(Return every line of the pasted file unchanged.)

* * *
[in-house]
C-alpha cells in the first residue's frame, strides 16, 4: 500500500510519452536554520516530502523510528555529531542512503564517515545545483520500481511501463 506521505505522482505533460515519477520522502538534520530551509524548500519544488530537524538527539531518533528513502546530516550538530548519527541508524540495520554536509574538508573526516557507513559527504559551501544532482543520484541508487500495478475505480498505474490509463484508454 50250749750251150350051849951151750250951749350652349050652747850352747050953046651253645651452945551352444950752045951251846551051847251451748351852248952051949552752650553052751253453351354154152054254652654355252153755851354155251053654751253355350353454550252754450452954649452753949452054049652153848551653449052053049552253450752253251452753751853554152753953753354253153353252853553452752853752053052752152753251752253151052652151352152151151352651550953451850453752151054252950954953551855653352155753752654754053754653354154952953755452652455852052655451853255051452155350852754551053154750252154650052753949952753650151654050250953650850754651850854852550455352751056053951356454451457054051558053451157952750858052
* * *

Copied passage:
[in-house]
C-alpha cells in the first residue's frame, strides 16, 4: 500500500510519452536554520516530502523510528555529531542512503564517515545545483520500481511501463 506521505505522482505533460515519477520522502538534520530551509524548500519544488530537524538527539531518533528513502546530516550538530548519527541508524540495520554536509574538508573526516557507513559527504559551501544532482543520484541508487500495478475505480498505474490509463484508454 50250749750251150350051849951151750250951749350652349050652747850352747050953046651253645651452945551352444950752045951251846551051847251451748351852248952051949552752650553052751253453351354154152054254652654355252153755851354155251053654751253355350353454550252754450452954649452753949452054049652153848551653449052053049552253450752253251452753751853554152753953753354253153353252853553452752853752053052752152753251752253151052652151352152151151352651550953451850453752151054252950954953551855653352155753752654754053754653354154952953755452652455852052655451853255051452155350852754551053154750252154650052753949952753650151654050250953650850754651850854852550455352751056053951356454451457054051558053451157952750858052